The types of wool yarn that I personally use in my studio range from those that are great for tapestry to those that are great for wearable fabrics.

These are the wool yarns that I keep buying!

Harrisville Shetland Wool

Harrisville Highland Wool

Scout Dk Wool


Natural Synthetic Yarns – Tencel, Modal, Rayon, & Viscose

Natural Synthetic Yarns – Tencel, Modal, Rayon, & Viscose

No, that is not a typo!

Most of us have heard of the two main types of yarn: natural and synthetic. These two yarn types are characterized by not only what they are made of but also how they are made. These yarns also have subcategories that further characterize them (protein, cellulose, etc.) and help to start understanding what they are used for.

So what happens when you have a yarn that is made from a natural material but created with a synthetic process?

You probably guessed it: natural synthetics. 

In our ongoing journey to understand the yarns that we weave with it is time to go over yarns like Tencel, modal, and rayon.

These yarns are often touted as the yarns of the future because they have the best characteristics of both worlds. This is not always the case, though. 

Also, it is important to admit that this is not as clear-cut an article as you would imagine. It is not uncommon for these yarn names to sometimes be used interchangeably and for things to get a bit complicated.

Before we go on – here are my other yarn guides in case you missed them:

Weaving with cotton

Weaving with linen

Weaving with hemp

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By any other name (viscose)

When searching for yarns like these you may also come across different descriptors that all really mean the same thing. These names are: semi-synthetic, regenerated cellulose, and plant-based synthetic.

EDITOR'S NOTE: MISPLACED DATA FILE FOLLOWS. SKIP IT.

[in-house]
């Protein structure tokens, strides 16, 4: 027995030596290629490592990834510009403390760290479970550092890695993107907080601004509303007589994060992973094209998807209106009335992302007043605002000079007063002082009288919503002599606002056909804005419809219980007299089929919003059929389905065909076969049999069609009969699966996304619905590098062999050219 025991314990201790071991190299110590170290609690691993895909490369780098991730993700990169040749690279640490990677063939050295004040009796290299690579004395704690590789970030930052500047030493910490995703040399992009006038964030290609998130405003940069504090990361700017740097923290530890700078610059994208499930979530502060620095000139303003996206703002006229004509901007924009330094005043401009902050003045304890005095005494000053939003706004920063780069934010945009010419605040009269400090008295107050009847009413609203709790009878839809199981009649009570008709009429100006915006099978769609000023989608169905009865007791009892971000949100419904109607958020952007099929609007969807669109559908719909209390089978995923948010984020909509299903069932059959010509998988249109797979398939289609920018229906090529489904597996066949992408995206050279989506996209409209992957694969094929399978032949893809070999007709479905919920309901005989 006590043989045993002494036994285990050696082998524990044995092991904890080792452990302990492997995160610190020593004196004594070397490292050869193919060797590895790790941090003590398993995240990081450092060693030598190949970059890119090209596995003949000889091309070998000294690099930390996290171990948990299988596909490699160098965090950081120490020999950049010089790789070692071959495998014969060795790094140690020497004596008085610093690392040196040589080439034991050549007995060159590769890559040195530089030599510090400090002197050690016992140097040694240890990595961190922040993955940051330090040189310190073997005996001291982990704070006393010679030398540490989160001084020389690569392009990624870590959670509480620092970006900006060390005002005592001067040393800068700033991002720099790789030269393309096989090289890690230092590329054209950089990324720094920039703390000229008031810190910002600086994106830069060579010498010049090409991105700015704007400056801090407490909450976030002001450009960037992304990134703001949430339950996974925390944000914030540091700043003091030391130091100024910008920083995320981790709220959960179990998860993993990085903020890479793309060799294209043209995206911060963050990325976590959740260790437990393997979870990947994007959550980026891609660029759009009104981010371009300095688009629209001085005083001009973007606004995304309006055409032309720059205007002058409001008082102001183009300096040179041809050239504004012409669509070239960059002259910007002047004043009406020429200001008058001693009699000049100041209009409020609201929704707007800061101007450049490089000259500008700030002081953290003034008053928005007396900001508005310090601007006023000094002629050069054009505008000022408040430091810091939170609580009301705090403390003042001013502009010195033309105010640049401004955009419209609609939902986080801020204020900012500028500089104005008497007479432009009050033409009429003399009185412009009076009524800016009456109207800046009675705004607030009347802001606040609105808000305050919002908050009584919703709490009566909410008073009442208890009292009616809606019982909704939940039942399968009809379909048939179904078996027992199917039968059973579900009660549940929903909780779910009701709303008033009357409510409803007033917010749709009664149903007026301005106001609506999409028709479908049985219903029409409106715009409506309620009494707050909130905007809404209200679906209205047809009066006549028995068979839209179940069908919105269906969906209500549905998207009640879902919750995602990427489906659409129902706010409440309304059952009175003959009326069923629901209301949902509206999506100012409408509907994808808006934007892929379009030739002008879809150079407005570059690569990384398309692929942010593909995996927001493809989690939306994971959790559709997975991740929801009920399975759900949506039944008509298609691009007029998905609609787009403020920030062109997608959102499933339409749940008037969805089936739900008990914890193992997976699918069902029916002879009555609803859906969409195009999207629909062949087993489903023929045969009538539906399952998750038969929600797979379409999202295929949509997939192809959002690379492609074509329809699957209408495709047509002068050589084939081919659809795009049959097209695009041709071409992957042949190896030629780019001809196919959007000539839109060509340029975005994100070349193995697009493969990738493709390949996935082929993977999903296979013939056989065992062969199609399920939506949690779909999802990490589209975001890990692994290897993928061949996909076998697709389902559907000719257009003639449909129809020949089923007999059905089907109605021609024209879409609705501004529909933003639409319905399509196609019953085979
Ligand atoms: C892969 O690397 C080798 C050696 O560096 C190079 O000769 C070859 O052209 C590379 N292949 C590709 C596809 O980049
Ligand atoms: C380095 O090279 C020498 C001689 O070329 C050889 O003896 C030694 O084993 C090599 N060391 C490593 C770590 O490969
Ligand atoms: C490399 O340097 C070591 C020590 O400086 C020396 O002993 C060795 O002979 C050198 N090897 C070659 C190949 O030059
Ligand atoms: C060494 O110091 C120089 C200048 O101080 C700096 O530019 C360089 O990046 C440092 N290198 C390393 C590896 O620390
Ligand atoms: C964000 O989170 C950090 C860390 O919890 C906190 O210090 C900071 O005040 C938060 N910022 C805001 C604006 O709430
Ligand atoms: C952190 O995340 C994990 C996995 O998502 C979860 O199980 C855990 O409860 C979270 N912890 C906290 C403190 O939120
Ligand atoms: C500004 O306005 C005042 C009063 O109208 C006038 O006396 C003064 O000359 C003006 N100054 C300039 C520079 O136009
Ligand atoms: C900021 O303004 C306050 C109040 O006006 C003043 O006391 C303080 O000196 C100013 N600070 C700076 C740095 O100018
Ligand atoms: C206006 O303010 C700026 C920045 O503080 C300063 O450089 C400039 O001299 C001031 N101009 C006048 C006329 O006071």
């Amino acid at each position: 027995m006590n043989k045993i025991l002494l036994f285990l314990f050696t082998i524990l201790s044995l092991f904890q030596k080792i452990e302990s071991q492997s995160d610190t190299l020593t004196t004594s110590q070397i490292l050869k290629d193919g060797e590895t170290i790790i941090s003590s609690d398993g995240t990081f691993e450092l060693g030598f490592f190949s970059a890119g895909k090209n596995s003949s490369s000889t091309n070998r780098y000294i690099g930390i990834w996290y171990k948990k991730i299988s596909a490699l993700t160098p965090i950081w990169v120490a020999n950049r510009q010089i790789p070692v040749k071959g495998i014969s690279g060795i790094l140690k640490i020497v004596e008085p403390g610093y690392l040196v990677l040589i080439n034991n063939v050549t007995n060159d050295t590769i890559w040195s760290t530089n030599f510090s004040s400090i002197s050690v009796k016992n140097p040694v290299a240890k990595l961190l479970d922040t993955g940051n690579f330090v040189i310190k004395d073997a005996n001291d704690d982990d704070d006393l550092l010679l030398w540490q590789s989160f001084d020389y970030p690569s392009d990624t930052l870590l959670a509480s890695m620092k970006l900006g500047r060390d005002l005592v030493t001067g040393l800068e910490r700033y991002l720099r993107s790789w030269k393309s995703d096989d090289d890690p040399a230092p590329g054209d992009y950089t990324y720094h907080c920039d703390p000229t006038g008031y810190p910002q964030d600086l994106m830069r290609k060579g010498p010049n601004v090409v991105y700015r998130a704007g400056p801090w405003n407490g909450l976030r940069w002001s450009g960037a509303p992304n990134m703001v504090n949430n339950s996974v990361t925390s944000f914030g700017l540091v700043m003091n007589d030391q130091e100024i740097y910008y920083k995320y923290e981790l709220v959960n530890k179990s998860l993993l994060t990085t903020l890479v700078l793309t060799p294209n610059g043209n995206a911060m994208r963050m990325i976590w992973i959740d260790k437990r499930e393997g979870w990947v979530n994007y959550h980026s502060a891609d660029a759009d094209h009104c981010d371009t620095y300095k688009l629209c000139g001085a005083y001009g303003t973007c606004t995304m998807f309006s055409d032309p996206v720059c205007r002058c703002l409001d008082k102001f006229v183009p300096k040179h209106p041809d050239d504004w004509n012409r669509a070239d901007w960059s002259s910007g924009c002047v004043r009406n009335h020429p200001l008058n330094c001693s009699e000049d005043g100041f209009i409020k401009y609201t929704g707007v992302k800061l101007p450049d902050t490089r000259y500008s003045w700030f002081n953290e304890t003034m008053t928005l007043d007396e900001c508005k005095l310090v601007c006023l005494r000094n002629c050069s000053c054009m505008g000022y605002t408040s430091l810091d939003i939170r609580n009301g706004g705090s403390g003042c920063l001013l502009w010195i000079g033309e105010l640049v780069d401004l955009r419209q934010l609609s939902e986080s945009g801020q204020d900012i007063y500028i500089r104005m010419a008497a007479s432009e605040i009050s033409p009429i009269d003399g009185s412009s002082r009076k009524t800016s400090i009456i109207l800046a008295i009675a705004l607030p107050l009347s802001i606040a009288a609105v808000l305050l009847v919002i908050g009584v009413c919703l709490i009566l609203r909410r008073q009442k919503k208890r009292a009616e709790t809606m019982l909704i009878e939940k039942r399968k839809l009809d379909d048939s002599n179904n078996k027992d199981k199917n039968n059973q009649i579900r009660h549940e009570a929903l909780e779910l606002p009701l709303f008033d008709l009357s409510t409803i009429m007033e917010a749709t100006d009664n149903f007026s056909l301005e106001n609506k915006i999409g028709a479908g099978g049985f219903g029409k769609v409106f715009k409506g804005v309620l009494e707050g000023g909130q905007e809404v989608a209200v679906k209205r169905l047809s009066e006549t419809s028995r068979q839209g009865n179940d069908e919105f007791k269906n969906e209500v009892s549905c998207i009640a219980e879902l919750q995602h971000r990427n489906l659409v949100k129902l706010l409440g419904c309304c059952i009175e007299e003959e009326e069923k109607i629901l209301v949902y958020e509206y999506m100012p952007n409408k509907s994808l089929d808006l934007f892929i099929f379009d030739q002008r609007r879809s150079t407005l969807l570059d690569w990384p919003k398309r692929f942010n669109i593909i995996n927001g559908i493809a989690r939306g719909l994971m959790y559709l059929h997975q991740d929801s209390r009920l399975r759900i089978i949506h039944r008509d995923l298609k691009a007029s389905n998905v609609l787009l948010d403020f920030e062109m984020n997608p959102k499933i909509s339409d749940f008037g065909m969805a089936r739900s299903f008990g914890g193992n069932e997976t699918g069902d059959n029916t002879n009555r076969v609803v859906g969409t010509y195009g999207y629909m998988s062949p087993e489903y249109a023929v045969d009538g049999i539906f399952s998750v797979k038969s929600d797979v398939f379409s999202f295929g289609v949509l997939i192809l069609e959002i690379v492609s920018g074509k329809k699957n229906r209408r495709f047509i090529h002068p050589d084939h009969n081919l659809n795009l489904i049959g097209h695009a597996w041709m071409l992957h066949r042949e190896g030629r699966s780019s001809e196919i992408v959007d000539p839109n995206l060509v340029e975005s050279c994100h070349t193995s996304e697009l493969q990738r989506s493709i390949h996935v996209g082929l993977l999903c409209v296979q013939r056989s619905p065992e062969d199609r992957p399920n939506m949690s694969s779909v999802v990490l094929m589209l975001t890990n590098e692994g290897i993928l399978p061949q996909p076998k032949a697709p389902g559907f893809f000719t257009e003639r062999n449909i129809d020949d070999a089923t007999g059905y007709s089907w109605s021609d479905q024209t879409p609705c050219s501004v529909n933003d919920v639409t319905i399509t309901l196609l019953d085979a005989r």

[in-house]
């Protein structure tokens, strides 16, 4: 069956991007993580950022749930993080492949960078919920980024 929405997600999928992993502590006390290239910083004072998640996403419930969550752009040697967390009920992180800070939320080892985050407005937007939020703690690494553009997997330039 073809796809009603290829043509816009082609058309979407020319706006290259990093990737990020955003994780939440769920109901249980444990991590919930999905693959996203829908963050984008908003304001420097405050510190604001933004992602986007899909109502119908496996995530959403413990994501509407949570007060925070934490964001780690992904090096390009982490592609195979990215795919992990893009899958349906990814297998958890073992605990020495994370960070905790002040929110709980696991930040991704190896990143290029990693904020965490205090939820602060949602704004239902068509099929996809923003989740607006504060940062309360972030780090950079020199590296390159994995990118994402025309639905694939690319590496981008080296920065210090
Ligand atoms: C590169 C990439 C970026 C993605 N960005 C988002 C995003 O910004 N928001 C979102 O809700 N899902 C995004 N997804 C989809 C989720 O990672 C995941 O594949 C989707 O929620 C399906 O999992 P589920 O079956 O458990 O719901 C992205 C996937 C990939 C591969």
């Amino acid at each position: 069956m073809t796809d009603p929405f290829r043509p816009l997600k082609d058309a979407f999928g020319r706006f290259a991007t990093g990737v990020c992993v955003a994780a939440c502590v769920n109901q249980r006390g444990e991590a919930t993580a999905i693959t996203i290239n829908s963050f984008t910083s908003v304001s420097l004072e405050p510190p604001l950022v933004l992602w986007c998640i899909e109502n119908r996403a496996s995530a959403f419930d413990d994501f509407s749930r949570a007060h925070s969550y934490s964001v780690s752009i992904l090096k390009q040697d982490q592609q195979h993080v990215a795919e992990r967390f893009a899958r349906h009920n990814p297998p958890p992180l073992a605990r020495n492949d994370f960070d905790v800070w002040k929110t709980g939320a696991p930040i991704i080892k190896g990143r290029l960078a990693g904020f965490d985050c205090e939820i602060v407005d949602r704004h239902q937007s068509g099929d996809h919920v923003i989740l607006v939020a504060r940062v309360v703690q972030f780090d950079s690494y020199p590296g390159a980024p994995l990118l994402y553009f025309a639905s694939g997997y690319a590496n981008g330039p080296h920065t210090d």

Speaking of alternate names: the term viscose can be used for any and all types of these natural synthetics, but it is mostly used as an alternative name to rayon. Since it is sometimes used for any natural synthetics, though, it means viscose could either be “good” or “bad”. Natural synthetics are often touted as being sustainable, but that is not quite the full story. So while the generic term viscose could be a good sign, it does not necessarily bode sustainable.

Viscose itself is considered the first generation of natural synthetic fibers so it is understandable that it has become a term associated with all of them. Think of it as the fiber version of Kleenex or Xerox. Those are brand names that are applied to other similar products.

The generations of natural synthetic fibers essentially shows where these fibers sit in the grand scheme of innovation. With each new generation of yarn the process has gotten cleaner and more sustainable.

Just like viscose, the term rayon can also be used as a catchall. The issue with this is that other types of natural synthetics have their own names and their own processes for creation. Some of them are cleaner than others. Using the term rayon to cover all of these fibers makes it hard to distinguish the good from the bad (so to speak.)